AFTER THE LONEChristian minister playing in last January's Fiesta Bowl returned the second ofhis two interceptions 27 yards for a touchdown, giving Boise State a 28-10 leadmidway through the third quarter, he took a knee in the end zone and pointedskyward. Such celebrations are so commonplace now that most people watching oneof the greatest games in college football history-- it would end Boise State43, Oklahoma 42 in overtime--paid it little mind. Those who know Marty Tadman,though, were well aware of its significance. "Realistically, if I had neverbecome a Christian," he says, "I'd have been kicked off the team atBoise State, or ended up in jail, or worse. I had friends who were killedliving the same life I lived."
This is an article from the Aug. 20, 2007 issue
Tadman, a 5'11", 185-pound senior safety who is tied for most career interceptions (12)among active players, was not your standard-variety phenom coming out ofMission Viejo, Calif. Although he was The Orange County Register's offensiveplayer of the year as a senior wide receiver, he had also been a drug user bythe age of 13, a coke addict and heavy drinker by 15 and a marijuana dealer by16. During Tadman's official recruiting visit to Boise in January 2004, he madesuch a negative impression that his scholarship offer was nearly rescinded.
It was not untilone night the following April, while he was depressed and alone on a beach,wondering why his life was so empty, that he had an epiphany. "God revealedHimself to me," says Tadman, 21, "and gave me reason to live." Thatled to his quitting all intoxicants cold turkey, asking his mother, Joey, for aBible (his family is Jewish) and beginning his conversion to a life ofpiety.
Tadman spent thispast off-season preaching at churches around the Northwest and running a campusministry with his wife, Nicole, a Boise State soccer player. He also workedhard preparing to anchor a defense that lost its linchpin, linebacker KoreyHall, to the NFL. If the Broncos are to duplicate last season's perfect 13-0run, Tadman must become a more vocal leader, says secondary coach Marcel Yates,"but he's already one of the smartest players I've ever coached."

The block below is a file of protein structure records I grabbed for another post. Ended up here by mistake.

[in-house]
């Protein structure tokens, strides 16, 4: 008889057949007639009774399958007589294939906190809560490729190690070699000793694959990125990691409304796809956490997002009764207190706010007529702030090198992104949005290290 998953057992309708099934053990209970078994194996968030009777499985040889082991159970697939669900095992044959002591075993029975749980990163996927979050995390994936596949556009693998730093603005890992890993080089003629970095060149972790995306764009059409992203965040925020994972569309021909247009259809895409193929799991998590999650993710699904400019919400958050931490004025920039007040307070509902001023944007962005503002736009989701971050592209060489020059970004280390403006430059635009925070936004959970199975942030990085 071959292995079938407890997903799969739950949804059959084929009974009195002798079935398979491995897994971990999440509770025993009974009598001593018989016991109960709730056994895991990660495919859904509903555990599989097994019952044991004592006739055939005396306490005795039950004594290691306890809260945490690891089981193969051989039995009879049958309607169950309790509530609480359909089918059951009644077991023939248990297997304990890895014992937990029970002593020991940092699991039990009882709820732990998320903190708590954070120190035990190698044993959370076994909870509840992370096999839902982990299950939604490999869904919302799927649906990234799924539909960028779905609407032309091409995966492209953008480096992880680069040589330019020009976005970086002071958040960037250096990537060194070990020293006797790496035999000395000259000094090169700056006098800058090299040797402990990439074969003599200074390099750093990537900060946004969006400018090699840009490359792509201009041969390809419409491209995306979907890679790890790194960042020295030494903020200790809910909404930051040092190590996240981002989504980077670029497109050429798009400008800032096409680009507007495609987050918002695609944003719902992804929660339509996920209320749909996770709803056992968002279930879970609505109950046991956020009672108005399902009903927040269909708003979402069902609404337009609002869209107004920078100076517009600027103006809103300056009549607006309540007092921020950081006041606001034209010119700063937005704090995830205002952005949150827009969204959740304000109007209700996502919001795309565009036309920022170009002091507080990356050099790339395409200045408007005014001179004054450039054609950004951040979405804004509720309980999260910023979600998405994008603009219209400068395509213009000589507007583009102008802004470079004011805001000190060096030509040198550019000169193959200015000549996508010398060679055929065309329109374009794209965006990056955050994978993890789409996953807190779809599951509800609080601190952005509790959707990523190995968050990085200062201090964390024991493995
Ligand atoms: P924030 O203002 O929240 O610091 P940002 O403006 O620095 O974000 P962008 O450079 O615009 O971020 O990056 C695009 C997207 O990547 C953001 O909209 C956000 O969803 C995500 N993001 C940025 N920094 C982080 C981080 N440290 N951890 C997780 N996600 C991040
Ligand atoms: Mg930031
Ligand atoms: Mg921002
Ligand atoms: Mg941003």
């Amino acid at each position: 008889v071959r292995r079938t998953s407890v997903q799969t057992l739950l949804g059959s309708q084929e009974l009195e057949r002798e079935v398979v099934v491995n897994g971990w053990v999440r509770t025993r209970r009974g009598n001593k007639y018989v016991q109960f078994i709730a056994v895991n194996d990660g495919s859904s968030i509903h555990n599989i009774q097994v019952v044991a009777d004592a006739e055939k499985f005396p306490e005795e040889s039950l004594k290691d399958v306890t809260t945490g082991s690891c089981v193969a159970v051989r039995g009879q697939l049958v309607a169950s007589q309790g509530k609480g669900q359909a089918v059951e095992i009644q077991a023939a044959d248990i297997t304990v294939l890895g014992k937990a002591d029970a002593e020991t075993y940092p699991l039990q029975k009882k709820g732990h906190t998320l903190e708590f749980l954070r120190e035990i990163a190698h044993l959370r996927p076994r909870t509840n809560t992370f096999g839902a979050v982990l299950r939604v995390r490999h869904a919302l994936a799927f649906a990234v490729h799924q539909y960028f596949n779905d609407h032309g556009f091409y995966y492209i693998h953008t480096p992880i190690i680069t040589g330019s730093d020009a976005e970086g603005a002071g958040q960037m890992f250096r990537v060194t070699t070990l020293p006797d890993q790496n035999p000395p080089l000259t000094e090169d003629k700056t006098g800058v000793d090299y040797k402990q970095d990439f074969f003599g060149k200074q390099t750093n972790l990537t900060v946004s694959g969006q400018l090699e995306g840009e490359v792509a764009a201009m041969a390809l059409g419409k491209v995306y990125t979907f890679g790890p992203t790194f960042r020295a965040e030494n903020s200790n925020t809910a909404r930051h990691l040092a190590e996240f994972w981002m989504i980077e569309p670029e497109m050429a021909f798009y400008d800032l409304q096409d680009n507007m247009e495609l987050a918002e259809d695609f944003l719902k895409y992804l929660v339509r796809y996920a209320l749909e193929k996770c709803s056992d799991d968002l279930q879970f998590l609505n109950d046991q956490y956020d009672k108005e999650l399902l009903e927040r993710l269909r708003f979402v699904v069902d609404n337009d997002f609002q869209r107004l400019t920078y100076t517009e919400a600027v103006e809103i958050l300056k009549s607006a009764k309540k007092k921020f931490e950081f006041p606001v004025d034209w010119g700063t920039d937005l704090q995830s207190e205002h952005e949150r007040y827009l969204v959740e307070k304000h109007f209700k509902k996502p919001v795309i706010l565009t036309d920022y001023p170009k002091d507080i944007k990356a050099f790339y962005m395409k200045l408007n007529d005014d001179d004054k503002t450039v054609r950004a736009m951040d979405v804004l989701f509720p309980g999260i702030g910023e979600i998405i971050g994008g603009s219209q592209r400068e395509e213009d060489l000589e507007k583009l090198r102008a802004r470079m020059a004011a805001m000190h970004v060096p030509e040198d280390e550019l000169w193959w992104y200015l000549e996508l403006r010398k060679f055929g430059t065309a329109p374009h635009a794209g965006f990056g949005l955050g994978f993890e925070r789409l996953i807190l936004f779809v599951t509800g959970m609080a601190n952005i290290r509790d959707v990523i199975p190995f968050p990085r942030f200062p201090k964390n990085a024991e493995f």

Tadman's nose forthe ball is a big reason why the Broncos had the 10th best turnover margin inthe nation last season and why he earned defensive-player-of-the-game honors inthe Fiesta Bowl. As much as Boise has become synonymous with offensivetrickery, it was the team's defense that led the WAC in every major category in2006. And because the Broncos are breaking in a new starting quarterback andreplacing their top three receivers, their D will have to be even more stoutthis fall. "There's no way we'll be able to top last season's ending,"says Tadman, "so this year is going to have to be exciting in differentways."
COACH: Chris Petersen
2006 RECORD: 13-0
(8-0 in WAC)
FINAL AP RANK: 5
RETURNING STARTERS: Offense 5, Defense 7
RB Ian Johnson (Jr.)
Heisman candidate led nation in touchdowns (25)
LT Ryan Clady (Jr.)
6' 6" 317-pounder paves way for ground game
CB Orlando Scandrick (Jr.)
Had 52 tackles, six pass breakups in '06
Aug. 30 WEBER STATE
Sept. 8 at Washington
27 SOUTHERN MISS.
Oct. 7 NEW MEXICO STATE
20 at Louisiana Tech
26 at Fresno State
Nov. 3 SAN JOSE STATE
10 at Utah State
23 at Hawaii
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Tadman has 12 career interceptions, six in 2006